EMR for Family Practice
As someone who will be out in practice in my late 20s, I’m keen on using technology as much as possible insofar as it can help me better care for patients. While the paperless office may be still in the distant future, digital forms of charts, lab results, radiology, and consultants letters are easily incorporated into practice. I’ve done rotations in offices that are heavily IT oriented, and in old-school, “everything on paper” clinics. Is the level of care different? Probably not. But there may be less scut work, and the technophile in me will be happy.
More and more I realize that there is too much in medicine to “know.” I’m not a good rote learner. I’m better at figuring things out, spotting patterns, and teaching people. As the amount to learn becomes overwhelming, I find myself thinking of myself as an expert who can access and apply knowledge instead of as a walking medical encyclopedia.
There are several advantages that I am personally looking forward to.
1. Reminders in the chart for chronic health checkpoints; eg. making sure Patient X has their HBA1C done regularly, reminding me to update a tetanus vaccine or start certain kinds of cancer screening. More and more guidelines are being published, which is fantastic, but I fear being able to keep track of all the things I should be doing for all my different patients as they grow and age.
2. Electronic Prescriptions. My hand-writing was terrible when I began medical school Now? One can only imagine. Typed prescriptions reduce errors due to illegibility. Medications selected from a pre-set list helps ensure appropriate dosing, and linking them to the chart means an always up-to-date drug list for each patient [and makes it easier to check for interactions]. Prescriptions faxed or digitally sent to a pharmacy save time for patients. And in British Columbia, an electronic record of medication “PharmaNet” helps us care for patients who are unconscious, display drug-seeking behaviour, or can’t tell us what meds they are on.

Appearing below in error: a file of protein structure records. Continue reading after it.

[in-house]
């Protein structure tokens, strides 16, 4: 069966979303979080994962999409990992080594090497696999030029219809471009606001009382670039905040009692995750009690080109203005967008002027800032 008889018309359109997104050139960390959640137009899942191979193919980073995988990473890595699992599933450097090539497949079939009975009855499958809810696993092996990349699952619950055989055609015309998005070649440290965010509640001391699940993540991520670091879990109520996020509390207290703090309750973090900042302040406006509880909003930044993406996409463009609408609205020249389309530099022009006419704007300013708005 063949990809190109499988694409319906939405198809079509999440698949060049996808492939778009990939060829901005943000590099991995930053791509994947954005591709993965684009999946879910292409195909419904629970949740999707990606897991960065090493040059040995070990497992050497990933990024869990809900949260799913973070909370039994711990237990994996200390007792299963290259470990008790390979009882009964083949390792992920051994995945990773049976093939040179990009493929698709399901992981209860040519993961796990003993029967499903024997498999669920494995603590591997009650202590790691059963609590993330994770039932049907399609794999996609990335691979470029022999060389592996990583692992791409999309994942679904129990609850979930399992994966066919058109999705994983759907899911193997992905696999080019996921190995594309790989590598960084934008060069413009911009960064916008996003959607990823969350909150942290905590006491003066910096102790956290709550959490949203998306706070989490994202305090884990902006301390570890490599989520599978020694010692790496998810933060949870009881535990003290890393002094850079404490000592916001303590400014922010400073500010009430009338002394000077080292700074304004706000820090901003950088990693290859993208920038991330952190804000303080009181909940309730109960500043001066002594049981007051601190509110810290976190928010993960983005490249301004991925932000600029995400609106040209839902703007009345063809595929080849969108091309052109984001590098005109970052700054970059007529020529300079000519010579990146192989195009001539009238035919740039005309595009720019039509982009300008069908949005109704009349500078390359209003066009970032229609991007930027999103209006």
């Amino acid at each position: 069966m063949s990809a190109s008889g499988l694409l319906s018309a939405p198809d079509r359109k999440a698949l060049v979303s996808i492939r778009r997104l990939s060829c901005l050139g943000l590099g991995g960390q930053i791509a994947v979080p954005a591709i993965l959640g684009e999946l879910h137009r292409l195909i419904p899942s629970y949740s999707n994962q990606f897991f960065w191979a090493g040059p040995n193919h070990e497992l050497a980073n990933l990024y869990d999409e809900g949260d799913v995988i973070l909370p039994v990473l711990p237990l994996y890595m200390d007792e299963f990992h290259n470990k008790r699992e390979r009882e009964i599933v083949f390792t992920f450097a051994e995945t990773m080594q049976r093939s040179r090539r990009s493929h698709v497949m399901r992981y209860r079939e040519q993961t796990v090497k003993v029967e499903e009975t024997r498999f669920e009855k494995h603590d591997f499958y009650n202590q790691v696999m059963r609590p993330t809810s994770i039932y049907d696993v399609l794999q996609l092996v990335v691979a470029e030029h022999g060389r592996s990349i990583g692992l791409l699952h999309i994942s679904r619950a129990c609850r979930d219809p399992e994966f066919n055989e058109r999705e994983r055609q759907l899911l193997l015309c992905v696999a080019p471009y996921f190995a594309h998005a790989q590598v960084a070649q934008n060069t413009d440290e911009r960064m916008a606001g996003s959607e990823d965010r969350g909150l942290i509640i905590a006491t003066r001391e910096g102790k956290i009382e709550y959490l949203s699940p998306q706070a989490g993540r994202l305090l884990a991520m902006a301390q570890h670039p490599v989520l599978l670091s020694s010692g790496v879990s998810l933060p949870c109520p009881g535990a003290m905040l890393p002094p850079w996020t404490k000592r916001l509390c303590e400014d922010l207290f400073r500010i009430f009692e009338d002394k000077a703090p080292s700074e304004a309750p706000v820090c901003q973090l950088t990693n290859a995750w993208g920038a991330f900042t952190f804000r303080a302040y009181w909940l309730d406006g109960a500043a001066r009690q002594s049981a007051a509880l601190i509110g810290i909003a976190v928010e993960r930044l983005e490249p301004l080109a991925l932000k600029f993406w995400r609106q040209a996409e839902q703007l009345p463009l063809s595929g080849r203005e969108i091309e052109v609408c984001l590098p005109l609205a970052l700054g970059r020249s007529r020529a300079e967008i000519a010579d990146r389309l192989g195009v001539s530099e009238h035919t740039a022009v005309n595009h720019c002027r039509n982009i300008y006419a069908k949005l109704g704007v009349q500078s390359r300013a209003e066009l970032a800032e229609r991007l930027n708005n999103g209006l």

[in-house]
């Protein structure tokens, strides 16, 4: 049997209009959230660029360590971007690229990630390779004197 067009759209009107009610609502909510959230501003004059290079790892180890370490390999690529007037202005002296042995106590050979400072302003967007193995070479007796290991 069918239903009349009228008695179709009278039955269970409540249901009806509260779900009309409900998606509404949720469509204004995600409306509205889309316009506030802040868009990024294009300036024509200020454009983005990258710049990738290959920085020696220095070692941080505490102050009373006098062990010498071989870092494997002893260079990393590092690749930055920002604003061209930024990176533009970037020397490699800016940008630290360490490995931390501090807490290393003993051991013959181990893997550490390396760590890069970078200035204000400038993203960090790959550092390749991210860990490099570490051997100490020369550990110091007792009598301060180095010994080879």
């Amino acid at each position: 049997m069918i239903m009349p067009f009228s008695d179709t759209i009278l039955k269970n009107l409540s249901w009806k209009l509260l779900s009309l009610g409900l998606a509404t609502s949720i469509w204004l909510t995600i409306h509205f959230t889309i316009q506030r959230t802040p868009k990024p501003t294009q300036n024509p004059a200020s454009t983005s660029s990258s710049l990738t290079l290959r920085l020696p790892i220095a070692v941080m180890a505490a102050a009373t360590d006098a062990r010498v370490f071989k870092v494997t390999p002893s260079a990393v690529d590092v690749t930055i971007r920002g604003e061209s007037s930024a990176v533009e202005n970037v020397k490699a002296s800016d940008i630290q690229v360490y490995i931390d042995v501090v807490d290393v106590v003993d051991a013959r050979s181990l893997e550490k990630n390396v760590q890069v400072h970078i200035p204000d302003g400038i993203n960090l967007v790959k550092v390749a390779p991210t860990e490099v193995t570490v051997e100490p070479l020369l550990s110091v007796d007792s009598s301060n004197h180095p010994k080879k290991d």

We use PharmaNet regularly for complicated patients and those requesting narcotics at the inner-city hospital here in Vancouver. But medication fraud isn’t always caught. The infrastructure is there, but pharmacists need better guidance as to how to deal with discrepancies (CBC).
What are my fears? There are lots of barriers to implementing EMR, but these are what I think about:
1. Bad for patient interactions. I worry that if I’m typing in a patient chart while they are talking, the experience will be depersonalizing for them. My own family doctor’s clinic uses this technique, and it can make the appointment a little bit fragmented feeling. Doctor talks, patient talks, doctor types, etc. They bring their little laptop from room to room, sitting it on their knee as they take a history. I think it would be a bit more comfortable for patients if the computer was stationary [eg. a desktop, with a proper keyboard], and if the doctor was a good typist! I’m lucky that I’m fast, and that I prefer point-form notes. Dictation is an alternative. If I dictate a digital copy after, there may be lots of mistakes in the voice-recognition that require extra time to correct. It’s probably not worth paying a stenography service for the limited volume of dictations I would produce.
2. Compromised privacy. A universal (provincial or federal) chart would be an incredible tool. There are, of course, huge privacy issues; will sensitive data be more vulnerable online than in an office paper file? should health care providers all have access to the whole chart, or should some parts be locked (eg. psychiatric history)? Personally I feel that the clinical benefit to patients overwhelmingly trumps any of these privacy issues. If I were an American physician, I would argue that the Patriot Act is a million times more invasive and a million times less helpful for the average individual. In Canada, I don’t know. We do like our privacy. But we probably love our healthcare more.
3. Change. I’m worried that I’ll find a system I really like for my office, then a provincial system will be put in place that I’m unsatisfied with. There has been some funding pumped into developing EMRs for the province but so far, the focus is just on getting GPs to use some software, any software. The only way to get a provincial system that will be useful and efficient is to have enough physicians involved in its development.
I’m also worried that my fellow physicians may be less keen than I. But, there’s a great AAFP article about implementing change, and I’ll definitely keep referring back to it.
We’ll see. Got to figure out where to do residency, first!